Phil's Travel Pages (Africa #2)

Lush valleys and fertile soil make for ideal grape-growing countryVineyard in secluded valley - Capetown
Photo: P.McKenzie

Beautiful landscapes, panoramic views, broad green fields, blue-water bays and lush and fertile valleys. Just some of the words one can use to describe this wonderful part of the world.

Some excellent examples of Cape-Dutch architecture can also be found here and around every corner is a picture-postcard opportunity.

The contrast to the dry and dusty north is amazing! Yet the soil is the same. Amazing the difference a regular supply of water can make. This is true of Botswana and Zimbabwe as well. When you pick up a handful of the dry stony soil, you wouldn't believe it is capable of growing anything ... and then around the next corner is a well-irrigated field that almost explodes with huge healthy crops. But here in the south, where water is plentiful, the contrast is most evident.

View from Table Mountain, overlooking the Atlantic OceanView from Table Mountain, over the "Lions Head"
Photo: P.McKenzie

Set against this are the imposing and panoramic Drakensberg and Outeniqua mountain ranges with their quintessential flat-tops. The mountains are primarily a hard form of granite, the softer rock having eroded over millions of years. The most famous of course is Table Mountain (at 1,087 metres high).

The day before we visited Table Mountain, everything was closed due to gale-force winds that battered Capetown throughout the entire day. By the time we arrived, at aproximately 10:00am, the place was jam-packed with visitors who were also making the most of the good weather.

The Cable car ride to the top was wonderful. The carriage, big enough to hold about 40 people, revolves all the way up; so that everyone gets a chance to take the photos they want and they can all experience Table Mountain in the best possible way.

Facilities at the top are excellent. There is a good restaurant there and an outdoor bar that has got to have one of the best views in the world.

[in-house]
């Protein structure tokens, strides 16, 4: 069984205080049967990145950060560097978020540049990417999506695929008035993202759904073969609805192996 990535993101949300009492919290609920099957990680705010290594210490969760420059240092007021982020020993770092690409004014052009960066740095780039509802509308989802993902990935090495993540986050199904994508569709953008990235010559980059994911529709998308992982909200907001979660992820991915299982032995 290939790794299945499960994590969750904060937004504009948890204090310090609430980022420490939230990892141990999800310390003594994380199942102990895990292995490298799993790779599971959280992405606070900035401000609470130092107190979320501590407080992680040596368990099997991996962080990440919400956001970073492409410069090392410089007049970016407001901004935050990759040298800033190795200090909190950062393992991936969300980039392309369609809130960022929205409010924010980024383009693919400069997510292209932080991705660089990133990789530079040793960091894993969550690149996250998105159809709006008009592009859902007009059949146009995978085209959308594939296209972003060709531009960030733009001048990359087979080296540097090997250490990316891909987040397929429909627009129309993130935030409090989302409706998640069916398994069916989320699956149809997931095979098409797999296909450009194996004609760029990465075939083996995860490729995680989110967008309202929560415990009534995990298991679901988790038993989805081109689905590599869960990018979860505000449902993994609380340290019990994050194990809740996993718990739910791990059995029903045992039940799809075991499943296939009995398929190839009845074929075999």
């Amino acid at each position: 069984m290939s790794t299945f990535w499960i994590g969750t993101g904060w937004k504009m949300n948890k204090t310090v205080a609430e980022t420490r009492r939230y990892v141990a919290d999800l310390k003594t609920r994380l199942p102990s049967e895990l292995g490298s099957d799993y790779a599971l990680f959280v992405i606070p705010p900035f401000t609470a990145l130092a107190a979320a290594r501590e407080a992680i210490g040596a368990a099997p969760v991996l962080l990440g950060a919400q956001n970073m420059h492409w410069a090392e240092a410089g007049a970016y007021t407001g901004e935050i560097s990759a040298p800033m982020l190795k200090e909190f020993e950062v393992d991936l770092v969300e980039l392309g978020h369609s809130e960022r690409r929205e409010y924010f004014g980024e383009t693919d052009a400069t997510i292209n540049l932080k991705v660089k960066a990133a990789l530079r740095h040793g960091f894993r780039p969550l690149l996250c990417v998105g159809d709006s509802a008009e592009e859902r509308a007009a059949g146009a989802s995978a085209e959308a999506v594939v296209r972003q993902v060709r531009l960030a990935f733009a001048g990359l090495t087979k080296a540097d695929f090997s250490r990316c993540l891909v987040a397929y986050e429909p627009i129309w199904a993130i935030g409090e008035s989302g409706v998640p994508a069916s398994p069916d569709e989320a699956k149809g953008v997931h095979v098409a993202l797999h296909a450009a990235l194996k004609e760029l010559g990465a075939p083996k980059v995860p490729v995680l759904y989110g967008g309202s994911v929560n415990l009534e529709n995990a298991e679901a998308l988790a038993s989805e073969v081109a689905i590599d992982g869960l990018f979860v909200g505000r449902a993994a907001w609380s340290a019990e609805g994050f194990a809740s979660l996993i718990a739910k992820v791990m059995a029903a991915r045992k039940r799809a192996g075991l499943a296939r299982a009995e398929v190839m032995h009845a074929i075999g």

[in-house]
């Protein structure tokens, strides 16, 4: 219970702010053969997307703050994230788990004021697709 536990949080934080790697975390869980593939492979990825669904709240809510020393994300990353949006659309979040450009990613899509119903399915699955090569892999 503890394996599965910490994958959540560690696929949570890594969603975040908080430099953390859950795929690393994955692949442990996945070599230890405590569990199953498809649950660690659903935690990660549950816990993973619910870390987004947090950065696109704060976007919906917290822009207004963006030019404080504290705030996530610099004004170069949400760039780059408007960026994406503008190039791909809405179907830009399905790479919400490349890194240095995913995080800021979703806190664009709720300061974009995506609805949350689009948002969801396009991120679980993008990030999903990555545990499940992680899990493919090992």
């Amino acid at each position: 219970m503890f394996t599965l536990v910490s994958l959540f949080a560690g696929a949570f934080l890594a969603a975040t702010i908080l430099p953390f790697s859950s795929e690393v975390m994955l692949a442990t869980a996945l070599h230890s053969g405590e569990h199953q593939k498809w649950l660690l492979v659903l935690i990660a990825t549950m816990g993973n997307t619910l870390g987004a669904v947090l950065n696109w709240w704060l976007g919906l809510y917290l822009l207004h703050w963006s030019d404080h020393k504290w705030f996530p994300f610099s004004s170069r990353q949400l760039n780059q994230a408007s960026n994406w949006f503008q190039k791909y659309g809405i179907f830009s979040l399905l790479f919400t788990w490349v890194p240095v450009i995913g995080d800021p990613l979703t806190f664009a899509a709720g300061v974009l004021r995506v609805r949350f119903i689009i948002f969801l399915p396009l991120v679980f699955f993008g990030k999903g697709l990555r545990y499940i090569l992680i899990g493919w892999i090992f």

They even run some abseiling from up there ... and although the abseil is only about a 200 metre drop, it is done over a sheer cliff face that is over 1 Km straight down!

I would have LOVED to do this ... but time was a little short and to be honest, it wouldn't have been the same without the gang (Howard even offered to pay ... maybe he was trying to tell me something). In any case, this is a "must-do" on a future Bandanna Club expedition.

Even at over 1000 metres, wildlife is here in abundance. Table Mountain boasts a number of quite rare species of native African flora, fauna and especially birds.

South African Bugs BunnyA Rock Rabbit suns himself on Table Mountain
Photo: P.McKenzie

South Africa alone has over 900 different bird species and birding (birdwatching) is a very popular pastime there (Bill Oddie would think he had died and gone to heaven if he ever got a chance to get out there).

These little rock rabbits (Rock hyrax - Procavia capensis, alternatively known as Cape hyrax or locally as 'dassies') are fairly plentiful up on Table Mountain. They will eat right out of your hand, but visitors are discouraged from feeding them (if you're not careful they can give you a nasty nip apparently).

There is of course so much more to see in this part of the world. Further up the coast are places like Hermanus, which has some of the best land-based whale-watching in the world (The Whale Festival in August is apparently a sight to behold), when the Southern Right Whales migrate there to breed. There is also the world-famous Gansbaai ... renowned for it's Great White Sharks!

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